Report concludes that Piracy is a problem of global pricing, not enforcement

Here’s something to chew on: a report by the Social Science Research Council concludes that media piracy can’t be halted by stringent enforcement of IP, and describes the issue as more of a global pricing problem than anything else. The study was conducted on several emerging economies, including Russia, India and Mexico and found that people in said countries aren’t exactly what you’d call lawless or morally challenged, even in countries that had extremely high piracy rates. Its just that citizens of these countries can’t justify a purchase of a regular, original DVD that retails for say, $15 when you consider that that amount of money is a fair chunk of change in these nations. To address the problem, the report says that the pricing of these particular goods need to be adjusted depending on the region or the country where it’s being sold, and not to tighten the already harsh IP enforcemet already in place. To quote the report “little evidence—and indeed few claims—that enforcement efforts to date have had any effect whatsoever on the overall supply of pirated goods. Our work suggests, rather, that piracy has grown dramatically by most measures in the past decade.”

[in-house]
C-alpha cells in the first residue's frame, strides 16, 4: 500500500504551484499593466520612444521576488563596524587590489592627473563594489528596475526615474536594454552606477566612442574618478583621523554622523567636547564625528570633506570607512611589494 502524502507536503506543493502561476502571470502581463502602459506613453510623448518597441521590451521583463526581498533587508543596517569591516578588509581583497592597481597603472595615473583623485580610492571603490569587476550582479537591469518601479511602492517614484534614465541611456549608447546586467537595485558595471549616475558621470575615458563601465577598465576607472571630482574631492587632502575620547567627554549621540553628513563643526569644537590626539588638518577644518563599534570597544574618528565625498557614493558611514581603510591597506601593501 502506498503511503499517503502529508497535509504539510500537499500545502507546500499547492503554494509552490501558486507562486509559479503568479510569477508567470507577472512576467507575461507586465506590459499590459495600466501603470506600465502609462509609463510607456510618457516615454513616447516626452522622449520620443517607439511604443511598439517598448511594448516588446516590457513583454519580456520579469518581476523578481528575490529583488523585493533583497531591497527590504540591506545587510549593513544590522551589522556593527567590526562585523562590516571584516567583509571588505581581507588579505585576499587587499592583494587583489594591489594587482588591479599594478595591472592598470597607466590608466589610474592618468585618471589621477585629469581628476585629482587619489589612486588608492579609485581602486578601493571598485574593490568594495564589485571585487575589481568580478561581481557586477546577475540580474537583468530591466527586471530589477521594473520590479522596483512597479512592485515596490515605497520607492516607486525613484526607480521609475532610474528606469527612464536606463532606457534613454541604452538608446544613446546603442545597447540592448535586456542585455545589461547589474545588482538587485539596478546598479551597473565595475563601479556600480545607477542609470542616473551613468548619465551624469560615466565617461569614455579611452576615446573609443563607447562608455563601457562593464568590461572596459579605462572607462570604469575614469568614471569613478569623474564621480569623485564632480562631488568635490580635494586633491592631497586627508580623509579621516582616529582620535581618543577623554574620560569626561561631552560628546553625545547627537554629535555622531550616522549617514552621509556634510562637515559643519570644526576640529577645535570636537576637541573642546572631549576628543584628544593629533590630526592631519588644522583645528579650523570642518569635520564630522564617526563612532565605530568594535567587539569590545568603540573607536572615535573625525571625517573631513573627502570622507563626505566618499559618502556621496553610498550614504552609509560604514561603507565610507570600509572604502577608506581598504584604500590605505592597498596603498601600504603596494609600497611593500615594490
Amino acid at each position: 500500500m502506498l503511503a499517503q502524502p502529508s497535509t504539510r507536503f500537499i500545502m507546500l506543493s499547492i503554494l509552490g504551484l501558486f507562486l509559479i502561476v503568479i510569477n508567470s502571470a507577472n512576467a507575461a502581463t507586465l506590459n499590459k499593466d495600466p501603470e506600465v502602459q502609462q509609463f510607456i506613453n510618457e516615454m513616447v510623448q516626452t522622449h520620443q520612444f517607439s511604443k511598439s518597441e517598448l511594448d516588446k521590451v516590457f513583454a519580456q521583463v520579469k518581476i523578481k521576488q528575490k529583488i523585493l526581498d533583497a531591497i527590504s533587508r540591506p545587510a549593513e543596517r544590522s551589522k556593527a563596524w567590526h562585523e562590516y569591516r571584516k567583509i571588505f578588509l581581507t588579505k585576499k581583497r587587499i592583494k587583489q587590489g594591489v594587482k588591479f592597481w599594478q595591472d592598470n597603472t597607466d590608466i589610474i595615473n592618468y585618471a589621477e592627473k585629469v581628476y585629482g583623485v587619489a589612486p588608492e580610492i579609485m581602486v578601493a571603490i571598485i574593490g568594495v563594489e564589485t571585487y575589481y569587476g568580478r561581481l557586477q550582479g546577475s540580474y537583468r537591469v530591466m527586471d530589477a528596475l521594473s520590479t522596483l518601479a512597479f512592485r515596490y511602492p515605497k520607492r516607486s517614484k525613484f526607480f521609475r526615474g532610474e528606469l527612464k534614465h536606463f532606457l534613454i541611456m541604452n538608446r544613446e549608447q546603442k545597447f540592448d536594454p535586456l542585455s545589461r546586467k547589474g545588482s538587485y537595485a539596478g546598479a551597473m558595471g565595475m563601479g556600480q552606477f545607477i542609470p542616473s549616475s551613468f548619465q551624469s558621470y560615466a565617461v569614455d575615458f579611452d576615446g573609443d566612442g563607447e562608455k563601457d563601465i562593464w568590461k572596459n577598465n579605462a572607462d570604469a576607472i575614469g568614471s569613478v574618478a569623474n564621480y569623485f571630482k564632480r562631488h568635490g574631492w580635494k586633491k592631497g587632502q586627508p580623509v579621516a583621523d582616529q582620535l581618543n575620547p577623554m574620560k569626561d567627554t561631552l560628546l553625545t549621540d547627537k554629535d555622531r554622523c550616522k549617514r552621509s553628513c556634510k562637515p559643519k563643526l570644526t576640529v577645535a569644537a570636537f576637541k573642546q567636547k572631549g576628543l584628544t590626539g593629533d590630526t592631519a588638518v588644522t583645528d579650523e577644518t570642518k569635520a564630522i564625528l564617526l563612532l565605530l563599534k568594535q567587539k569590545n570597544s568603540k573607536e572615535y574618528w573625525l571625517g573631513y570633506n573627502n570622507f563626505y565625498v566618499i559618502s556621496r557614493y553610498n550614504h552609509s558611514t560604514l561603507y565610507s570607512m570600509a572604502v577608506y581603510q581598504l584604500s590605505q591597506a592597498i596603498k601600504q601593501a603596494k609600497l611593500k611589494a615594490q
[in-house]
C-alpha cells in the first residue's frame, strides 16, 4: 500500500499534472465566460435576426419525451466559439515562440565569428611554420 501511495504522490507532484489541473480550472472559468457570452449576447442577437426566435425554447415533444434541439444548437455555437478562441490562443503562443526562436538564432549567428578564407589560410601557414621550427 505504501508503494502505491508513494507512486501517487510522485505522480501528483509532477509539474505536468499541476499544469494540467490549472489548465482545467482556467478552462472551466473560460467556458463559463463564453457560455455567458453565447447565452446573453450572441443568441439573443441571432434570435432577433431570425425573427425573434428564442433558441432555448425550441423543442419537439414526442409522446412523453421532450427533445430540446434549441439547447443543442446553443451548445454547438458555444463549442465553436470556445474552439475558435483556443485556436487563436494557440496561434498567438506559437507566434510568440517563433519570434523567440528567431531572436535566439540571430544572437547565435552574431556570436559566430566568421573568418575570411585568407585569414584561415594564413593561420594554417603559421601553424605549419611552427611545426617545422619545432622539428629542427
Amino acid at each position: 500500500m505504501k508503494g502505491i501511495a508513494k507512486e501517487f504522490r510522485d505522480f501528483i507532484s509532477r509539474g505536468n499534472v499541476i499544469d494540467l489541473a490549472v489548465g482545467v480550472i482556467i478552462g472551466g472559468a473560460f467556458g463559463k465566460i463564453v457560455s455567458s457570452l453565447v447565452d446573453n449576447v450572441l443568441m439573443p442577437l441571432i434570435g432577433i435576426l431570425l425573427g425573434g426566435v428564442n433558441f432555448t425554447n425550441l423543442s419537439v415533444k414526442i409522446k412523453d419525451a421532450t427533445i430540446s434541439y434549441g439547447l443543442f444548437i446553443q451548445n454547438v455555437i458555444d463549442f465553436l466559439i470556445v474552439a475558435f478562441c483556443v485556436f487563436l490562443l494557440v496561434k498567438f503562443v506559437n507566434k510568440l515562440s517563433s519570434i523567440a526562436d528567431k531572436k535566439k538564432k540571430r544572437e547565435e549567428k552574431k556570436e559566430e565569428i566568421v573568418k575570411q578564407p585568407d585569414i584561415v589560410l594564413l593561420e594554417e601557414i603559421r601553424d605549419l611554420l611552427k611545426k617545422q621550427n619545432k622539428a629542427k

Source: Arstechnica, Social Science Research Council


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